My husband and I spent all of yesterday evening turning these
That’s twenty-three pints of white peach jam, and if there is anything more satisfying in this world than turning a bushel of fruit you grew yourself into a sunlit table full of jam, well, I don’t know what it would be.
There’s that moment when the jars start to seal, that little shnoop sound when the lid pops down, and my heart just cheers inside my sweaty little chest. I do find it something of a bitter pill that fruit ripens, of course, in the summer, so I am forced to can it when the kitchen is 100 degrees, but it is absolutely worth it.
A few years ago, my neighbor (who is one of those old-timey country farmer types) came through the hedge carrying a peach sapling that had come up from a pit in his compost pile. He asked if we wanted it, and we, knowing nothing at all about how fruit is usually propagated, said heck yeah, we do!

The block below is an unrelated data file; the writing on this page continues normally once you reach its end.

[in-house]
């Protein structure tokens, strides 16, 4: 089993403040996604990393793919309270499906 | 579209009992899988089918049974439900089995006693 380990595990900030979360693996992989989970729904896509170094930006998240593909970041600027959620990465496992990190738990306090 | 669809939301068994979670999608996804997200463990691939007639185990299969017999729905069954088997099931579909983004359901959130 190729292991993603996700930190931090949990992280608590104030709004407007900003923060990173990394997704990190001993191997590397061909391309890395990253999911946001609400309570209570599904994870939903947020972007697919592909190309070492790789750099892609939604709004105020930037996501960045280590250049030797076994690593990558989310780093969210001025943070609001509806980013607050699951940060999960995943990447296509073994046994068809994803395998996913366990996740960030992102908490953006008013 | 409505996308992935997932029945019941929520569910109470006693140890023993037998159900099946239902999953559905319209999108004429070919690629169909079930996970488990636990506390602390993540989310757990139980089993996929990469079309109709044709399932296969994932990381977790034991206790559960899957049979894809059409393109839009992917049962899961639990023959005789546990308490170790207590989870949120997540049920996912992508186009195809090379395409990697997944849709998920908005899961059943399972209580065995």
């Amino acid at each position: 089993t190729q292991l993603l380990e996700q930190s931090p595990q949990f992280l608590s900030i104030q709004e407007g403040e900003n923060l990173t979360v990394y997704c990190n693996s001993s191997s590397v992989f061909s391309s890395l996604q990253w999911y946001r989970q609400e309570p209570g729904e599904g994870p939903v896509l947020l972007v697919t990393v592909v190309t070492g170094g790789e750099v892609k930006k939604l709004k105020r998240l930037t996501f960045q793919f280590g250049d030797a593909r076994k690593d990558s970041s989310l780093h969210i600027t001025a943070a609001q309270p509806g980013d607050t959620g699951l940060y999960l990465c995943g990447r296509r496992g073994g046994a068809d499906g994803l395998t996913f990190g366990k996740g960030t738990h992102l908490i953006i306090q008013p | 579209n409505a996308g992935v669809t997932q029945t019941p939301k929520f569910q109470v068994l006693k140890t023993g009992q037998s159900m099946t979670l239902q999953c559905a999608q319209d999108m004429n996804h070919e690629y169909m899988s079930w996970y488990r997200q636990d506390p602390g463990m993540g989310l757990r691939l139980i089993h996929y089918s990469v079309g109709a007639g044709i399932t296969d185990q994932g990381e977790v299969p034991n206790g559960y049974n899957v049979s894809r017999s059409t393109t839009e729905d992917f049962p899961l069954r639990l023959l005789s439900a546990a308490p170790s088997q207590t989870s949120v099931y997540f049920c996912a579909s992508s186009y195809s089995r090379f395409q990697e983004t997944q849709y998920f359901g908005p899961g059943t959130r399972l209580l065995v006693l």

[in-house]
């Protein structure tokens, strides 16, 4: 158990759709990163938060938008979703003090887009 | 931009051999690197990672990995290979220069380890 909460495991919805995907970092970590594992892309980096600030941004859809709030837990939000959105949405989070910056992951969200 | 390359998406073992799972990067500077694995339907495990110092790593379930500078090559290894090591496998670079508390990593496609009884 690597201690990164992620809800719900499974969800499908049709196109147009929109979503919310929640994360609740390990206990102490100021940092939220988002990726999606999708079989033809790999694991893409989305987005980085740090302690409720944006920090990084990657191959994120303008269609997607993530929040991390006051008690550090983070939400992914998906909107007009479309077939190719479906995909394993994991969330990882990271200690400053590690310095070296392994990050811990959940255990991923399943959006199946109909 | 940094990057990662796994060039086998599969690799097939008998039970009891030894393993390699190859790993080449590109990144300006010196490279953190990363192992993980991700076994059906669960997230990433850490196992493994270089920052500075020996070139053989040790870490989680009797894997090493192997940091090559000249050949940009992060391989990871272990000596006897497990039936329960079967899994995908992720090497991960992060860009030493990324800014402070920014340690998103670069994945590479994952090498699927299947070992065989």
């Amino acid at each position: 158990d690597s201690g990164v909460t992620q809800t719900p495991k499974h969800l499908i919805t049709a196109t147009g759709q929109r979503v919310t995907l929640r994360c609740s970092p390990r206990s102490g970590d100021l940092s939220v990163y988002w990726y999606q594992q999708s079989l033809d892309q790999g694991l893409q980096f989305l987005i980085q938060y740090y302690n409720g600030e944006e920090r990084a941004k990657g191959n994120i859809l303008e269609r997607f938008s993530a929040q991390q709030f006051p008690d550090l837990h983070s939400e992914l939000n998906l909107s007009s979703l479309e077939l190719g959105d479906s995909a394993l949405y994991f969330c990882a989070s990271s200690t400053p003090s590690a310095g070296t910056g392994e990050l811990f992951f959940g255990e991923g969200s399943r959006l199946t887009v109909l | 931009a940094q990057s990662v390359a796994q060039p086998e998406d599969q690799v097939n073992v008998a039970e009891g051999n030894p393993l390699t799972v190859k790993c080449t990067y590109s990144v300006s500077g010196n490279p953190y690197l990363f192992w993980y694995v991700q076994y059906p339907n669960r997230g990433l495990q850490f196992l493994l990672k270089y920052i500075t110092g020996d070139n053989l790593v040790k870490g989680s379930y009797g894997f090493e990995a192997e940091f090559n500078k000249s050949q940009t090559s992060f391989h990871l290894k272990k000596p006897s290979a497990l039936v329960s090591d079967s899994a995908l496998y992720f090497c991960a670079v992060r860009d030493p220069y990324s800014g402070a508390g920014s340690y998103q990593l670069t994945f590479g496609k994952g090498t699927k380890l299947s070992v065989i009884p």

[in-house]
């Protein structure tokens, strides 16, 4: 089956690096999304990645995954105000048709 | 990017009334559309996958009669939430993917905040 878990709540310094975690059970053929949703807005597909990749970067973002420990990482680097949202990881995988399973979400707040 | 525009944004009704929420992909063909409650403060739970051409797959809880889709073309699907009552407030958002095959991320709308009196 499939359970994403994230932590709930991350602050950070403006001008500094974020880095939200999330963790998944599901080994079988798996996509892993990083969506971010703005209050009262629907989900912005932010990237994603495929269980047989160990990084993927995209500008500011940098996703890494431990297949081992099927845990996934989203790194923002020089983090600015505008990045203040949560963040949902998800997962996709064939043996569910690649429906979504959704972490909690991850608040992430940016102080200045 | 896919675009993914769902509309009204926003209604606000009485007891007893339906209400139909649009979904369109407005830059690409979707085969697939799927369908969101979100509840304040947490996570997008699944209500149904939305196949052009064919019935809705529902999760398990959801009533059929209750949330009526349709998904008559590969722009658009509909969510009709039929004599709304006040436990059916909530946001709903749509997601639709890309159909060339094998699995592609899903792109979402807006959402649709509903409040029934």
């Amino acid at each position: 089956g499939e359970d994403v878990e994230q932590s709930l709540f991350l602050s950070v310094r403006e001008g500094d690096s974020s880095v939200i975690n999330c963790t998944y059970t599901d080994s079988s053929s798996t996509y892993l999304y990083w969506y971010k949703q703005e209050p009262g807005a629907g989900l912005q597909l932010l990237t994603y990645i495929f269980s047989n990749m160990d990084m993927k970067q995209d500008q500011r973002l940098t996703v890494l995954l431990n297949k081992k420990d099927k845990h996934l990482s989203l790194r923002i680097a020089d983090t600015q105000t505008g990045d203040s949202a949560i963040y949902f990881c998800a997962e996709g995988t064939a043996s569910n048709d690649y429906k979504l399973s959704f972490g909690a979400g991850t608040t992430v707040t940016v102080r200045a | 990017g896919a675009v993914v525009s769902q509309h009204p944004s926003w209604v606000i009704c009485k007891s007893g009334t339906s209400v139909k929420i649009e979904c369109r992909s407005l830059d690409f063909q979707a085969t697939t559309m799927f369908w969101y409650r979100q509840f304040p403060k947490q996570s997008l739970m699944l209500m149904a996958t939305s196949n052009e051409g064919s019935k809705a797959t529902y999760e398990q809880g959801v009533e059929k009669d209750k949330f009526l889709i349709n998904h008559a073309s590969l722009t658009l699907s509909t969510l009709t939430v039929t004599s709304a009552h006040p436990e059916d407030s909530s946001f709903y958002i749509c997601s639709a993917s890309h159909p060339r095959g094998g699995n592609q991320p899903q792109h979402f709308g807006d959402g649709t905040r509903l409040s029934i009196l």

I have since discovered that peach trees (and other fruit trees, too) are not ever grown from seed, because you can’t know what the result will be, and most times it will be something yucky—bitter and inedible.
The tree grew, and we waited. One year, a few little blossoms burst forth, and the bees showed up, and lo, there was fruit.
The peaches were tiny, barely bigger than the pits inside. But the flesh was sweet, and white, not too flowery, delicious.
Eventually, we figured out to thin then, and they got a little bigger, and the tree got bigger and more blossoms came, and more bees showed up, and pretty soon, we had ourselves a decent peach tree, making big baskets full of still-petite, but juicy and sweet, white peaches.
Finally, someone clued us in about fruit tree propagation, and informed us that we were in possession of an amazing feat of nature—a fruit tree, grown from seed, that produces edible, delicious, desirable fruit.
Which makes this seem all the more like treasure.